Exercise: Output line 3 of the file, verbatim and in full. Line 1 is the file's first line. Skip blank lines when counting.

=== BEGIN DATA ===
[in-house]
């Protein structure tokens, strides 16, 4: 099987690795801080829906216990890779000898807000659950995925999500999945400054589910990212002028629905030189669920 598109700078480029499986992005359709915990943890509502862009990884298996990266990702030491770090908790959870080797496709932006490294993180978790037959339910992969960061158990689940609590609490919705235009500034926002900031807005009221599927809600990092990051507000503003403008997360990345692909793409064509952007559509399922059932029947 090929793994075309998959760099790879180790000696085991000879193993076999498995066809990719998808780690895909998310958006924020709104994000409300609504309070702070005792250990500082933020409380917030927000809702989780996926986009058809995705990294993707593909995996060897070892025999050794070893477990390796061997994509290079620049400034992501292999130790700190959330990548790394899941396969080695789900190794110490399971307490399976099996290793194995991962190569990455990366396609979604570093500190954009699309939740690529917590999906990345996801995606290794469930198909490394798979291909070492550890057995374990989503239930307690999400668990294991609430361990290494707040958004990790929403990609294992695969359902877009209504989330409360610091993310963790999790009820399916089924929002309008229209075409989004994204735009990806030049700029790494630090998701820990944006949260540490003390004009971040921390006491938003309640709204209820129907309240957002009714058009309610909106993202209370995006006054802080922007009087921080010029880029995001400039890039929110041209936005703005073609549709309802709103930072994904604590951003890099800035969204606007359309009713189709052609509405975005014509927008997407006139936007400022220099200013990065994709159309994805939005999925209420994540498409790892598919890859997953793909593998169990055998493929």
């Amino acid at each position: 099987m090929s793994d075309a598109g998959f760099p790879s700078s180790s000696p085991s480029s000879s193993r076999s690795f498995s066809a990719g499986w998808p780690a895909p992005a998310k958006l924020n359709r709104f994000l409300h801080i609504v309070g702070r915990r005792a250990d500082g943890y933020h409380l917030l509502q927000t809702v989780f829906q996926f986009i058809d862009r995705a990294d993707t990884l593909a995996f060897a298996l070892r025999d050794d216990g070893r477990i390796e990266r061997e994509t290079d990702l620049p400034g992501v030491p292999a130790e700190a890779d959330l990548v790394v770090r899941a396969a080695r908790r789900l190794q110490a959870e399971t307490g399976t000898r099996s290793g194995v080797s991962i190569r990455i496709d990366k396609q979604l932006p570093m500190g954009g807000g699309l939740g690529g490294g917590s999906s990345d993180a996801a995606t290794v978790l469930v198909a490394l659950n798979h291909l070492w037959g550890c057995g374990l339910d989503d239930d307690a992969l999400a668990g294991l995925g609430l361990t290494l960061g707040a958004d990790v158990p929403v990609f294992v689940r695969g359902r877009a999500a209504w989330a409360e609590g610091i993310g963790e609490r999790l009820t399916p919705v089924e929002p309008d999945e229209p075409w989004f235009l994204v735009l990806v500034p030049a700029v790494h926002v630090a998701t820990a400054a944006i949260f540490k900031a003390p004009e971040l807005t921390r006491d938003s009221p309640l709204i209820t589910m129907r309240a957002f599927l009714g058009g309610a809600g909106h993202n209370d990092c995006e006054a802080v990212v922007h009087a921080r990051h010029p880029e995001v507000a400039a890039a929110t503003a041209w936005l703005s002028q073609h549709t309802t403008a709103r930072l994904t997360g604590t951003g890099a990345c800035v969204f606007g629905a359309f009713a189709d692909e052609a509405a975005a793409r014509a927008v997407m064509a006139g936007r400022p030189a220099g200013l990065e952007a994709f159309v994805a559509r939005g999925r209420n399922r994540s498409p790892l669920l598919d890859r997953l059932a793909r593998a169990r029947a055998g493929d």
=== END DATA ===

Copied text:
């Amino acid at each position: 099987m090929s793994d075309a598109g998959f760099p790879s700078s180790s000696p085991s480029s000879s193993r076999s690795f498995s066809a990719g499986w998808p780690a895909p992005a998310k958006l924020n359709r709104f994000l409300h801080i609504v309070g702070r915990r005792a250990d500082g943890y933020h409380l917030l509502q927000t809702v989780f829906q996926f986009i058809d862009r995705a990294d993707t990884l593909a995996f060897a298996l070892r025999d050794d216990g070893r477990i390796e990266r061997e994509t290079d990702l620049p400034g992501v030491p292999a130790e700190a890779d959330l990548v790394v770090r899941a396969a080695r908790r789900l190794q110490a959870e399971t307490g399976t000898r099996s290793g194995v080797s991962i190569r990455i496709d990366k396609q979604l932006p570093m500190g954009g807000g699309l939740g690529g490294g917590s999906s990345d993180a996801a995606t290794v978790l469930v198909a490394l659950n798979h291909l070492w037959g550890c057995g374990l339910d989503d239930d307690a992969l999400a668990g294991l995925g609430l361990t290494l960061g707040a958004d990790v158990p929403v990609f294992v689940r695969g359902r877009a999500a209504w989330a409360e609590g610091i993310g963790e609490r999790l009820t399916p919705v089924e929002p309008d999945e229209p075409w989004f235009l994204v735009l990806v500034p030049a700029v790494h926002v630090a998701t820990a400054a944006i949260f540490k900031a003390p004009e971040l807005t921390r006491d938003s009221p309640l709204i209820t589910m129907r309240a957002f599927l009714g058009g309610a809600g909106h993202n209370d990092c995006e006054a802080v990212v922007h009087a921080r990051h010029p880029e995001v507000a400039a890039a929110t503003a041209w936005l703005s002028q073609h549709t309802t403008a709103r930072l994904t997360g604590t951003g890099a990345c800035v969204f606007g629905a359309f009713a189709d692909e052609a509405a975005a793409r014509a927008v997407m064509a006139g936007r400022p030189a220099g200013l990065e952007a994709f159309v994805a559509r939005g999925r209420n399922r994540s498409p790892l669920l598919d890859r997953l059932a793909r593998a169990r029947a055998g493929d």